Turkish president returns favor for 2020 incident; Russian leader has a habit of making international figures wait around for him to arrive
President Vladamir Putin was left to wait uncomfortably for 50 seconds in front of the press Tuesday before his Turkish counterpart Recep Tayyip Erdogan arrived for a meeting in Tehran.
Amid Putin’s first face-to-face with a NATO leader since launching his invasion of Ukraine, video footage showed the Russian president entering the room alone, expecting Erdogan to follow.
Instead, he was left standing awkwardly, fidgeting and lips twitching until the Turkish president entered the room and greeted him.
The interaction drew widespread international attention, with many viewing Erdogan’s move as a form of revenge against Putin after Russia’s commander-in-chief made Erdogan wait two minutes ahead of a meeting in Moscow two years ago.
Joyce Karam, a senior correspondent for Abu Dhabi-based The National called the exchange “sweet payback,” while Turkish news site T24 pondered: “Was it revenge?”
Putin has made it something of a regular practice to keep top figures waiting for him. In 2003, he arrived 14 minutes late to a meeting with Queen Elizabeth II, and in 2012 was 50 minutes late for his first meeting with Pope Francis. (Click Here)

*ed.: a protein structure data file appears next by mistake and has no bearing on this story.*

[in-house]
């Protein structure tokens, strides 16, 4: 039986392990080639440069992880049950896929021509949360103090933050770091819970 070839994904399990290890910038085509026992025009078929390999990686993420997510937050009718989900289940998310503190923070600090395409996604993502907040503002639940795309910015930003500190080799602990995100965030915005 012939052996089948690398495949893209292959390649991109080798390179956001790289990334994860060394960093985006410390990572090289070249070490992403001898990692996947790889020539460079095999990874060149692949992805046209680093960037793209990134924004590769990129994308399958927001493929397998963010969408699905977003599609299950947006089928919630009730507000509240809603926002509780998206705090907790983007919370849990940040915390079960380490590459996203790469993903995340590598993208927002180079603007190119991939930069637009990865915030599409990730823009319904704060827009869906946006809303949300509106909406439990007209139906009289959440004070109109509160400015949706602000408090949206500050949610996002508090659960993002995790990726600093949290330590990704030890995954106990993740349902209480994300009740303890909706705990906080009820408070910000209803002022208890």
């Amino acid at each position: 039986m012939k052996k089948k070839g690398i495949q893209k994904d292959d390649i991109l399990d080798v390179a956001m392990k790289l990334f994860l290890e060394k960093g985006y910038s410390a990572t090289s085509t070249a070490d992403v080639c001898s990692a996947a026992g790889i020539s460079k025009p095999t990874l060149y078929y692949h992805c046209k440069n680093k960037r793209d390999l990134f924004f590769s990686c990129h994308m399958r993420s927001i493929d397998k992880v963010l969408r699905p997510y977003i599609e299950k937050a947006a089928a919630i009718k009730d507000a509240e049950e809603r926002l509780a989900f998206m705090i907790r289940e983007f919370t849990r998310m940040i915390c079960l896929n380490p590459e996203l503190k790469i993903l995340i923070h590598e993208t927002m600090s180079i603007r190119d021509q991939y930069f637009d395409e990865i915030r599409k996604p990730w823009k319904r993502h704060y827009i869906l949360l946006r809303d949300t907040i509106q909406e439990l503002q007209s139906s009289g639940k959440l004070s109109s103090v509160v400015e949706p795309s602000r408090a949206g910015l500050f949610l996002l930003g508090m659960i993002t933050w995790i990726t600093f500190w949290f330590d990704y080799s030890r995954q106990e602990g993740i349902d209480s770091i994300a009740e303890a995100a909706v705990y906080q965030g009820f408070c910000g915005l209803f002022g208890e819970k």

Putin arrived in Tehran on Tuesday on only his second foreign visit since Moscow’s invasion of Ukraine in late February, which has largely isolated Russia on the global stage.
Erdogan and Putin held trilateral talks with President Ibrahim Raisi on the Syrian Civil War, and the three agreed to continue consultations and cooperation to “eliminate terrorists” in Syria, in a statement following their meeting.
The three countries “reaffirmed the determination to continue their ongoing cooperation in order to ultimately eliminate terrorist individuals, groups, undertakings and entities, while ensuring the protection of the civilians and civilian infrastructure in accordance with international humanitarian law,” the statement read.
Putin then held his meeting with Erdogan, thanking him for efforts to “move forward” a deal on permitting Ukraine to export grain.
Erdogan praised what he described as Russia’s “very, very positive approach” during last week’s talks in Istanbul. He voiced hope a deal will be made, and “the result that will emerge will have a positive impact on the whole world.”